In 1916, McHale went 0-1 with the Red Sox and the same year was sent to Cleveland, where he was 0-0 in just five games. Nineteen sixteen was his last year in baseball. McHale’s career statistics were 11 won and 30 lost with a 3.57 earned run average.
In 1917, McHale joined the war effort. He enlisted in the army and became a Lieutenant in the 22nd Regiment of Engineers. A column in the Boston Globe dated March 14, 1918, has McHale calling for 500 red-blooded young sportsmen who are unmarried without dependents and ready to take action against Kaiser Wilhelm-men willing to risk their lives in combat. His plan was to mold them into a battalion specializing in hand grenade and small bomb use.
After World War I ended, McHale was through with baseball and went to work for the New York Evening Sun. McHale wrote articles which the Sun published in their Saturday edition. The Wheeler Syndicate, which owned the Sun, frequently sold his articles to papers in Boston, Philadelphia, Newark, and so forth. McHale received four to eight dollars for each article. Many of these articles were about baseball. He described Smokey Joe Wood as a cocky player with a ton of confidence without being overbearing. In a story about Walter Johnson, McHale wondered what might have happened had Johnson pitched for the New York Giants, who would have gotten him five or six runs almost every outing. He portrayed Christy Mathewson as a Jekyll-and-Hyde personality. Off the field, Mathewson was a friendly, affable guy, but once he took the mound he was all baseball and tough as nails.
His baseball career over, McHale had time to reflect on the game during the Deadball Era and the new Lively Ball Era. He noted the differences between the era of manufacturing runs through the bunt and hit and run and the lively ball era of the three-run homer.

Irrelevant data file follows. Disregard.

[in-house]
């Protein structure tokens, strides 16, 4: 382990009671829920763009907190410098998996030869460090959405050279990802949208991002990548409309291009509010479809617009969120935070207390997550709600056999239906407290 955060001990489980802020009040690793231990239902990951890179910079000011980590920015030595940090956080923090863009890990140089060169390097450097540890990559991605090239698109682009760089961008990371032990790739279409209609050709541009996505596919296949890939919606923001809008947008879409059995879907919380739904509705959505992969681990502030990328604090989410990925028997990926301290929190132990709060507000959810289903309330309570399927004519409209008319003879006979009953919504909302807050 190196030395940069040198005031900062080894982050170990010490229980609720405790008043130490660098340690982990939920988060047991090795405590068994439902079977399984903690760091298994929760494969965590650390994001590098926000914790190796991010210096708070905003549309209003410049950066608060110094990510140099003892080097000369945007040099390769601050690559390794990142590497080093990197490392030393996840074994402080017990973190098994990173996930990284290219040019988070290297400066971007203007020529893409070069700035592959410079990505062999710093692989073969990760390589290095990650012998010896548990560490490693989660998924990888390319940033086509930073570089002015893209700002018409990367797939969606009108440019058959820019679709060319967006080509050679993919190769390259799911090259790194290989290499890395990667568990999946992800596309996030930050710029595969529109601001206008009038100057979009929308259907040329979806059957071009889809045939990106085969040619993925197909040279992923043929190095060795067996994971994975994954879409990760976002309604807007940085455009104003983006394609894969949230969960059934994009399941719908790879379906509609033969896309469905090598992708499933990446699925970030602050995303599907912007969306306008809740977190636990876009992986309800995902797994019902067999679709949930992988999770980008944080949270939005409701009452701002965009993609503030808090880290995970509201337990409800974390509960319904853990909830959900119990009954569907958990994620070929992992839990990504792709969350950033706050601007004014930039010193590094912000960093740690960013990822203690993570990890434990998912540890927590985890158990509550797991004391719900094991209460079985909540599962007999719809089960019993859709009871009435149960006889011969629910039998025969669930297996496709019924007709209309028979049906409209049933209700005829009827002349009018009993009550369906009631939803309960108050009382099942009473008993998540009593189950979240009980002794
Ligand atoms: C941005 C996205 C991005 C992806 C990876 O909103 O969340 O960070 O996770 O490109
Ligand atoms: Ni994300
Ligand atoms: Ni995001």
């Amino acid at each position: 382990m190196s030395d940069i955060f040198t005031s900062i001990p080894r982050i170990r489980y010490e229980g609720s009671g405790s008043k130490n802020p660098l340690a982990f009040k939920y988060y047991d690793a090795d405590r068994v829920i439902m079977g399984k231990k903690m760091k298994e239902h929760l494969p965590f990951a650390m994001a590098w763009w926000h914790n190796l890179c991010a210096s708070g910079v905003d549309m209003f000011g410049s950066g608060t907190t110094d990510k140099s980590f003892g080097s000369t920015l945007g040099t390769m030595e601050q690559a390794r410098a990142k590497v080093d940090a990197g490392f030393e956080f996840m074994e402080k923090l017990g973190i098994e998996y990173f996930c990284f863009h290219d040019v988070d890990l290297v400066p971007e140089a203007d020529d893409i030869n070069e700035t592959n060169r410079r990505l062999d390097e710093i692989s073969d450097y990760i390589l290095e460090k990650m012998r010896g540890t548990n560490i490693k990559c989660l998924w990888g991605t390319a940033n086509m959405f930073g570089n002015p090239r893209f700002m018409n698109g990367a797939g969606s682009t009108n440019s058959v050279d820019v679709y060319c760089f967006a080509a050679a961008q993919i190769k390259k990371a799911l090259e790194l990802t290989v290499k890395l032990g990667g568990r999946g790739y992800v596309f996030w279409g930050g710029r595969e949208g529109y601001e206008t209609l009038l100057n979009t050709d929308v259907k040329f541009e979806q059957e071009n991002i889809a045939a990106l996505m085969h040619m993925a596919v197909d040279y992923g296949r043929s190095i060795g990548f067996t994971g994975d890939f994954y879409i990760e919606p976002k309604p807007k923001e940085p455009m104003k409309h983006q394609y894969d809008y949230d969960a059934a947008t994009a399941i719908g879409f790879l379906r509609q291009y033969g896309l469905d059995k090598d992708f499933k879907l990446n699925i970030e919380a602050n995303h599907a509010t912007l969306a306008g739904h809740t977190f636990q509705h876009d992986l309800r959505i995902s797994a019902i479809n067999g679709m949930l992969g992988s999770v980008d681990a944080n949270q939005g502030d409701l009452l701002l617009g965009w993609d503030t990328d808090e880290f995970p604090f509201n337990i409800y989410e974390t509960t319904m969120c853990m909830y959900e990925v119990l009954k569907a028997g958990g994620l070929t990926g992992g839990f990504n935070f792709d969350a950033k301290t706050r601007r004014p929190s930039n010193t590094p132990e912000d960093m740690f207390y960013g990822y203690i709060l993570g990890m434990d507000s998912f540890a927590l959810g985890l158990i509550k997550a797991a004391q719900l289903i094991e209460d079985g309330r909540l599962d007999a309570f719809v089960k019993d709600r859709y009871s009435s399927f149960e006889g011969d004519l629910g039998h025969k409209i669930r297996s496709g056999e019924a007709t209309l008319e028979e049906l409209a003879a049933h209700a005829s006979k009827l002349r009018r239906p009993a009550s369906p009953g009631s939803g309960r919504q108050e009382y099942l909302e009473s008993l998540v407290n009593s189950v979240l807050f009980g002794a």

In 1920, McHale turned his attention to financial matters and became a stockbroker. He worked as a stockbroker at Daniel O’Connell and Company. McHale then started his own investment firm, M.J. McHale Company Investments and Securities, at 115 Broadway, New York. He lived at 596 Riverside Drive in New York For 52 years McHale was a successful stockbroker and the head of his own firm.
In 1972, Marty McHale left the securities firm he established and spent the rest of his life in retirement in Hempstead New York until his death on May 7, 1979. His wife Peggy, sons Marty Jr. and John, and three grandchildren survived him.
Perhaps McHale’s love of vaudeville interfered with his becoming a better player. However, Marty McHale, born of immigrant parents, climbed the American ladder of success. He took advantage of the openness of a society that permitted a man to try whatever he wanted regardless of his background. He was a vaudevillian, attended college, wrote for a newspaper and became rich from his brokerage firm. He had the privilege of playing with Tris Speaker, Smokey Joe Wood, and Babe Ruth. McHale was not a titan in baseball, but his versatility and willingness to try anything led him into many other successful ventures that any person would be proud of.
Directory. University of Maine, 1921.
Howard, Reed. SABR Minor Leagues Research Committee.
Obituary. The New York Times. May 12, 1979. (Obituary Section)
Ritter, Lawrence S. “Ladies and Gentlemen, Presenting Marty McHale.” The National Pastime: A Review of Baseball History. 1 (1982), 16-21; reprinted in John Thorn, ed. The Armchair Book of Baseball. New York: Macmillan, 1985.
Shatzkin, Mike, and Jim Charlton, eds. The Ballplayers. New York: William Morrow, 1990.
Spatz, Lyle. New York Yankee Openers: An Opening Day History of Baseball’s Most Famous Team, 1903-1996. Jefferson, North Carolina: McFarland, 1997.
Stoneham, Massachusetts. Office of the Town Clerk. Vital Records (Vol. 3 p 62 No.44) (Vol. 3, p. 95, No. 66) (Vol. 3, P. 105, No.10) (Vol. 3, p. 109. No. 74) (Vol. 3, p. 116, No. 87) (Vol 4, p. 73, No. 105)(Vol. 3, p. 123, no. 12)
Obituary. Boston Globe. May 11, 1979. (Obituary Section)